We heard that the infamous Punxsutawney Phil emerged from his burrow to tell us that there will be an early spring, but the birds have been telling us the same thing for a month.

Writer has been keeping careful logs for years, which includes high and low daily temperatures, rainfall numbers, and other useful information that is scientifically important. Birders are out in the field more this winter and notice more than the average person.

Since 2015, it has been apparent that are seeing fewer birds, well documented by eBird data worldwide. We have also been observing birds at Boomer Lake area over the winter that we just don’t see any more, like the Loggerhead Shrike that came regularly for years to set itself up at Kicker where it hunted. Granted, the bird could have died, but other bird eaters like raptors have been available just as much, and some are increasing. The Merlin was just in the area on Monday, Feb. 2, which is not a bird seen often around Boomer Lake, let alone during the winter. Black Vultures have been in Payne County already and the American Woodcock was displaying three weeks early.

January was noticeably warmer and we saw increases in the American Robin as well as Cedar Waxwings that attracted the Merlin. When larger numbers of songbirds come during this time of year, which is traditionally much colder (temperature increases have been between 20-40 degrees from sunrise to mid-afternoon). We have also noticed at Boomer Lake that there have been few ducks. They tend to be much more apparent during winter months, especially when there is little open water due to freeze.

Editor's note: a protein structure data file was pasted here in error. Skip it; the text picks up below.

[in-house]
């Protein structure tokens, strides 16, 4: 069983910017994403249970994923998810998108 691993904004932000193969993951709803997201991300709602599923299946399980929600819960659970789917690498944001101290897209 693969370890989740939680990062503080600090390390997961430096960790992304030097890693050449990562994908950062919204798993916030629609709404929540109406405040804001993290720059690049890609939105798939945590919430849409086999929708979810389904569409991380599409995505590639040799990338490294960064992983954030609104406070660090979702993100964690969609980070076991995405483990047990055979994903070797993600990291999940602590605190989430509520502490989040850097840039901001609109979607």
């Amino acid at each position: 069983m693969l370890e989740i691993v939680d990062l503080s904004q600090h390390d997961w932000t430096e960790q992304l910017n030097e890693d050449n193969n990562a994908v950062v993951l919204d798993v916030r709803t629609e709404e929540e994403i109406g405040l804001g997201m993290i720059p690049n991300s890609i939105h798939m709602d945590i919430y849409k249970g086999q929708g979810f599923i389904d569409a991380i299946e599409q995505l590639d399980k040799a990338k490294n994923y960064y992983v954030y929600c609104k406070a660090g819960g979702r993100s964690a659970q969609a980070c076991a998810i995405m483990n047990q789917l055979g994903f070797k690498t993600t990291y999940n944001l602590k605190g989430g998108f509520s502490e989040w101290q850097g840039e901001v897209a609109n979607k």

Ruddy Ducks stayed with us over the entire winter, even beyond their spring plumage changes. Not this winter. It was rare to see appreciable numbers of Buffleheads, and we were sometimes lucky to see Northern Shovelers this year. However, if we look just a couple of hundred miles north, there are ducks, along with cooler weather, thus we are seeing clear pattern shifts with warmer temperatures. 

Foggy conditions have increased, which shows that warm air has been meeting colder air, at ground and water level. Times are changing, as fog was much less over the past five years.

Weather technology is upon us, and it is solid basis for the fact that climate change is a reality in the realm of birds, as well as insects. When we are observing flowering dandelions and gnats and flies mid-January, along with budding trees that have seen six inches of growth this winter, something is clearly different.

We are also learning through viable research that 52 species of birds are increasing wing length and decreasing body length. This is a strong indication that birds must travel longer distance to breeding grounds. With warming temperatures, they must travel further to keep their eggs from cooking like our Green Herons experienced for the past two years.

What birds WON’T we see in 2020?

Keep your eyes on the ground and your head in the clouds. Happy birding! Deb Hirt is a wild bird rehabilitator and photographer living in Stillwater.

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